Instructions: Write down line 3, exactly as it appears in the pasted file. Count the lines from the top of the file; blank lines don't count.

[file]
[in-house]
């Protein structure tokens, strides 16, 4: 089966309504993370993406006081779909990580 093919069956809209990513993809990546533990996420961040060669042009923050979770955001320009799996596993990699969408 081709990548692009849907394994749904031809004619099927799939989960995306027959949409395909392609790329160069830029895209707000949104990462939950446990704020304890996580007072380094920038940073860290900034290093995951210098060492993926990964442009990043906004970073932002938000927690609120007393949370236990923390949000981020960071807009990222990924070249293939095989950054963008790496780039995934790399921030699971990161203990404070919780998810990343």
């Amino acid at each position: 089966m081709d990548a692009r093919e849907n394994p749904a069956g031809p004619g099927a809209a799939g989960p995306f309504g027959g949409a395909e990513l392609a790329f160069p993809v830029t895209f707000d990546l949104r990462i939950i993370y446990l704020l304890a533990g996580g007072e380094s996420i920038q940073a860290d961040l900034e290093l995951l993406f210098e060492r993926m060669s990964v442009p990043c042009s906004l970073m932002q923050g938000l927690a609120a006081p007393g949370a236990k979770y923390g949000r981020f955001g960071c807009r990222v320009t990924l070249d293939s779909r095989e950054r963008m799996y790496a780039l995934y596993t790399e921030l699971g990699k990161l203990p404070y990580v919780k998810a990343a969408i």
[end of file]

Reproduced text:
């Amino acid at each position: 089966m081709d990548a692009r093919e849907n394994p749904a069956g031809p004619g099927a809209a799939g989960p995306f309504g027959g949409a395909e990513l392609a790329f160069p993809v830029t895209f707000d990546l949104r990462i939950i993370y446990l704020l304890a533990g996580g007072e380094s996420i920038q940073a860290d961040l900034e290093l995951l993406f210098e060492r993926m060669s990964v442009p990043c042009s906004l970073m932002q923050g938000l927690a609120a006081p007393g949370a236990k979770y923390g949000r981020f955001g960071c807009r990222v320009t990924l070249d293939s779909r095989e950054r963008m799996y790496a780039l995934y596993t790399e921030l699971g990699k990161l203990p404070y990580v919780k998810a990343a969408i």